The Labor Market Experience of Workers with Disabilities: The ADA and Beyond

By Julie L. Hotchkiss | Go to book overview
Save to active project


State versus Federal Legislation

Whenever major federal legislation to regulate the functioning of a market is enacted, a key question raised is whether that law is redundant or whether it has the potential of actually altering the functioning of the market (i.e., is "binding”). By the time the ADA was passed, all states had some form of legislation addressing discrimination against the disabled (see Table 6.1). 1 Thus, the environment in which the ADA was approved was arguably already a post-ADA one. One might suggest that the ADA was superfluous; the states were already addressing the problem of discrimination against the disabled and there was no need for federal legislation. This situation may be an explanation for finding no or very little labor market impact attributable to the ADA in previous chapters. In other words, it may be the case that the state legislation "crowded out” any potential impact of the ADA. On the other hand, legislation at the state level may have served as a statement of ethical beliefs already integrated into the economy.

To determine whether state-level protective legislation "crowded out” or had a differential impact on the experience of disabled workers than the federal ADA, employment, wage, and hours analyses mirroring those contained in Chapters 2, 3, and 4 are repeated here, but only for a subsample of states that enacted disability legislation between 1981 (the beginning of available data) and 1991 (the last year before implementation of the federal legislation). The employment impact is determined by estimation of a pooled, cross-sectional bivariate probit with selection model analogous to that estimated in Chapter 2. The state-level impact of disability legislation on wages is determined by a pooled, cross-sectional estimation of log wages, controlling for selection into the labor market, mirroring the wage analysis in Chapter 3. The bivariate probit with selection will again be used to parallel the part-time employment analysis of Chapter 4. Only the CPS data set will be used for analyses in this chapter.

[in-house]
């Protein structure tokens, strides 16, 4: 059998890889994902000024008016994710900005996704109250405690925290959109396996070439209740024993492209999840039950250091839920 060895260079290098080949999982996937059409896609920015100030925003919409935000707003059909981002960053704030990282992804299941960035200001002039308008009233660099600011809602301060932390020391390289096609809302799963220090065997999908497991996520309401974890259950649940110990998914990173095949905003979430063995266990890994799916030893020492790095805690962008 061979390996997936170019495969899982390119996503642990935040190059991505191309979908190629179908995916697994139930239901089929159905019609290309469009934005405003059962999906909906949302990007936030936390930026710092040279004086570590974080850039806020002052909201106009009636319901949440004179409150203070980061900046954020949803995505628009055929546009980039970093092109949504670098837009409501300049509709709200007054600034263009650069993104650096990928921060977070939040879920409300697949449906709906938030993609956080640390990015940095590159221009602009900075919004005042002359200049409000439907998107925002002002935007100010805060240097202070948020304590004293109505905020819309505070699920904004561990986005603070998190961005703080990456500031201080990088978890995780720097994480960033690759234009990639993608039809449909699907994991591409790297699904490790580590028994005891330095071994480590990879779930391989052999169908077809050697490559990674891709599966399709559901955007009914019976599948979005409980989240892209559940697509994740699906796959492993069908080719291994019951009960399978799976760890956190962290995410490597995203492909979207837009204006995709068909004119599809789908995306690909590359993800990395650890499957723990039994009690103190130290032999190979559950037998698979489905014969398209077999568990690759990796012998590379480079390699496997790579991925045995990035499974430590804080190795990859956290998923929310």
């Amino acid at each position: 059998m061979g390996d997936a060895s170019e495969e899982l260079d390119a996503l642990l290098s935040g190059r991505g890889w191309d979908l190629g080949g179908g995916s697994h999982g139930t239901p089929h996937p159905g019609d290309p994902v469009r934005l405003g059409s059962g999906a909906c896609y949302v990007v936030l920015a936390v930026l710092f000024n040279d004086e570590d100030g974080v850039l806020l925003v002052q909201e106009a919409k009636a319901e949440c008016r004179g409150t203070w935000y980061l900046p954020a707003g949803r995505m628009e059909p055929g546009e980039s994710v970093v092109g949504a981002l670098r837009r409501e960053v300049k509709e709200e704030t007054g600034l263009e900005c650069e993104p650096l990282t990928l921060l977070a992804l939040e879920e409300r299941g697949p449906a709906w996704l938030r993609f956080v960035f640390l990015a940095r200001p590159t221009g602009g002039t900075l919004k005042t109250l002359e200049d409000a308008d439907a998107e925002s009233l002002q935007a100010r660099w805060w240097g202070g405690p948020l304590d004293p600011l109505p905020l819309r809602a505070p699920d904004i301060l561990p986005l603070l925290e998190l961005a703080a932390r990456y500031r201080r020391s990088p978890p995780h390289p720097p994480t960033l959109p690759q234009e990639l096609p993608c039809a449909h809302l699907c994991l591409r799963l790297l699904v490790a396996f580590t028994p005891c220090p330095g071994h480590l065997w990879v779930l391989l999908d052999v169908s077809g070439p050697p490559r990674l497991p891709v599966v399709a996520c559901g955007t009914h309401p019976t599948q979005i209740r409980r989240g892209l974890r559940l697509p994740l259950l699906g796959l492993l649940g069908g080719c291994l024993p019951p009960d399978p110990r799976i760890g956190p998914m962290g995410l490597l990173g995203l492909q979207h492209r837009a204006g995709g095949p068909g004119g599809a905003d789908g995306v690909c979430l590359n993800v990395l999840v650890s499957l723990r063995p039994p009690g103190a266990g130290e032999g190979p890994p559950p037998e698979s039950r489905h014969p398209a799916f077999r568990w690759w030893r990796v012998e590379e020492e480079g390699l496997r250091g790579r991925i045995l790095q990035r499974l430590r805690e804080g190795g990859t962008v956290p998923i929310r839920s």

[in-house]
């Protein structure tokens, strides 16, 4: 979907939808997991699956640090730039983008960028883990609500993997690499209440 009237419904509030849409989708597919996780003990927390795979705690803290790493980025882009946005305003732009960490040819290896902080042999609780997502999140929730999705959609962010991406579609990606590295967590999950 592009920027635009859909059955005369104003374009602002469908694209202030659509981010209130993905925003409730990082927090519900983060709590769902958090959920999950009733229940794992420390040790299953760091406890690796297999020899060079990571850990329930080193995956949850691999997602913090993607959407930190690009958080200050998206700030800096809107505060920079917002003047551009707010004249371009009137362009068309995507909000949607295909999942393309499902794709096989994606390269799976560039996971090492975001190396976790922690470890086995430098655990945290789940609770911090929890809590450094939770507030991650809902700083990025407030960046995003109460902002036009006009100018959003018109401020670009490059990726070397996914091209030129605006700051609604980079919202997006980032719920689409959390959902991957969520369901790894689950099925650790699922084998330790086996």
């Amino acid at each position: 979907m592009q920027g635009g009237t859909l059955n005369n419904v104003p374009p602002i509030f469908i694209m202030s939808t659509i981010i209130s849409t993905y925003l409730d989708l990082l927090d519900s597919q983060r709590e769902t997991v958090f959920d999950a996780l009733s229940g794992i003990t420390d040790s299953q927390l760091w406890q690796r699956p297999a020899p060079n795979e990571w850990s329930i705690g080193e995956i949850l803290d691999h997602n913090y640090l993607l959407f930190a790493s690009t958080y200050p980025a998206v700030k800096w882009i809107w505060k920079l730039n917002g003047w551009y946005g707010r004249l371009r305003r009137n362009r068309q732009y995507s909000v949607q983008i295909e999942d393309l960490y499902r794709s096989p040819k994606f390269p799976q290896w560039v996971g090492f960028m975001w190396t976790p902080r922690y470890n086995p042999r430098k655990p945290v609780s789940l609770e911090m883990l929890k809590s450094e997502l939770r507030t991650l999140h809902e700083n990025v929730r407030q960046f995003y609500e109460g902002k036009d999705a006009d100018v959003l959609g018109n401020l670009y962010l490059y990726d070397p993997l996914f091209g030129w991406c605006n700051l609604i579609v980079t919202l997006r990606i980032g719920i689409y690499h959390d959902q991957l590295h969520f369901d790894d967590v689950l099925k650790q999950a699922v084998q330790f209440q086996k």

The condition for being included in the subsample for analysis is whether the worker resided in a state that adopted protection for the disabled during this period. 2 To coincide with the provisions of the


Notes for this page

Add a new note
If you are trying to select text to create highlights or citations, remember that you must now click or tap on the first word, and then click or tap on the last word.
Loading One moment ...
Project items
Cite this page

Cited page

Citations are available only to our active members.
Sign up now to cite pages or passages in MLA, APA and Chicago citation styles.

Cited page

Bookmark this page
The Labor Market Experience of Workers with Disabilities: The ADA and Beyond


Text size Smaller Larger
Search within

Search within this book

Look up

Look up a word

  • Dictionary
  • Thesaurus
Please submit a word or phrase above.
Print this page

Print this page

Why can't I print more than one page at a time?

While we understand printed pages are helpful to our users, this limitation is necessary to help protect our publishers' copyrighted material and prevent its unlawful distribution. We are sorry for any inconvenience.
Full screen
/ 229

matching results for page

Cited passage

Citations are available only to our active members.
Sign up now to cite pages or passages in MLA, APA and Chicago citation styles.

Cited passage

Welcome to the new Questia Reader

The Questia Reader has been updated to provide you with an even better online reading experience.  It is now 100% Responsive, which means you can read our books and articles on any sized device you wish.  All of your favorite tools like notes, highlights, and citations are still here, but the way you select text has been updated to be easier to use, especially on touchscreen devices.  Here's how:

1. Click or tap the first word you want to select.
2. Click or tap the last word you want to select.

OK, got it!

Thanks for trying Questia!

Please continue trying out our research tools, but please note, full functionality is available only to our active members.

Your work will be lost once you leave this Web page.

For full access in an ad-free environment, sign up now for a FREE, 1-day trial.

Already a member? Log in now.

Are you sure you want to delete this highlight?